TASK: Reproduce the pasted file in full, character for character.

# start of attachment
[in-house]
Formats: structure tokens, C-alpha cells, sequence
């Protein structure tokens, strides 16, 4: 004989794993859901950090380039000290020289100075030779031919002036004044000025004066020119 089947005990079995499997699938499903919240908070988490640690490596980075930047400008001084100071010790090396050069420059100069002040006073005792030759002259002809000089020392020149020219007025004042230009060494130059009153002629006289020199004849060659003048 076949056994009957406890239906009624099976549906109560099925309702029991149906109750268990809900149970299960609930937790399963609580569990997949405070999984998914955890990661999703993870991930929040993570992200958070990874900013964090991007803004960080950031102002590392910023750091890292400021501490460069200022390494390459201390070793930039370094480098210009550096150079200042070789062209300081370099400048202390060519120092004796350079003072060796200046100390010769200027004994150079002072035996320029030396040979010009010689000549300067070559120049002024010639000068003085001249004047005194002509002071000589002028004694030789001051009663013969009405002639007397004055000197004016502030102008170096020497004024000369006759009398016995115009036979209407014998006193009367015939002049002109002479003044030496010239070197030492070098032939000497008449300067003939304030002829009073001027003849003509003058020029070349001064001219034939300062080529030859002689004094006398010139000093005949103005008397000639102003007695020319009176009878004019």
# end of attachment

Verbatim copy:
[in-house]
Formats: structure tokens, C-alpha cells, sequence
């Protein structure tokens, strides 16, 4: 004989794993859901950090380039000290020289100075030779031919002036004044000025004066020119 089947005990079995499997699938499903919240908070988490640690490596980075930047400008001084100071010790090396050069420059100069002040006073005792030759002259002809000089020392020149020219007025004042230009060494130059009153002629006289020199004849060659003048 076949056994009957406890239906009624099976549906109560099925309702029991149906109750268990809900149970299960609930937790399963609580569990997949405070999984998914955890990661999703993870991930929040993570992200958070990874900013964090991007803004960080950031102002590392910023750091890292400021501490460069200022390494390459201390070793930039370094480098210009550096150079200042070789062209300081370099400048202390060519120092004796350079003072060796200046100390010769200027004994150079002072035996320029030396040979010009010689000549300067070559120049002024010639000068003085001249004047005194002509002071000589002028004694030789001051009663013969009405002639007397004055000197004016502030102008170096020497004024000369006759009398016995115009036979209407014998006193009367015939002049002109002479003044030496010239070197030492070098032939000497008449300067003939304030002829009073001027003849003509003058020029070349001064001219034939300062080529030859002689004094006398010139000093005949103005008397000639102003007695020319009176009878004019």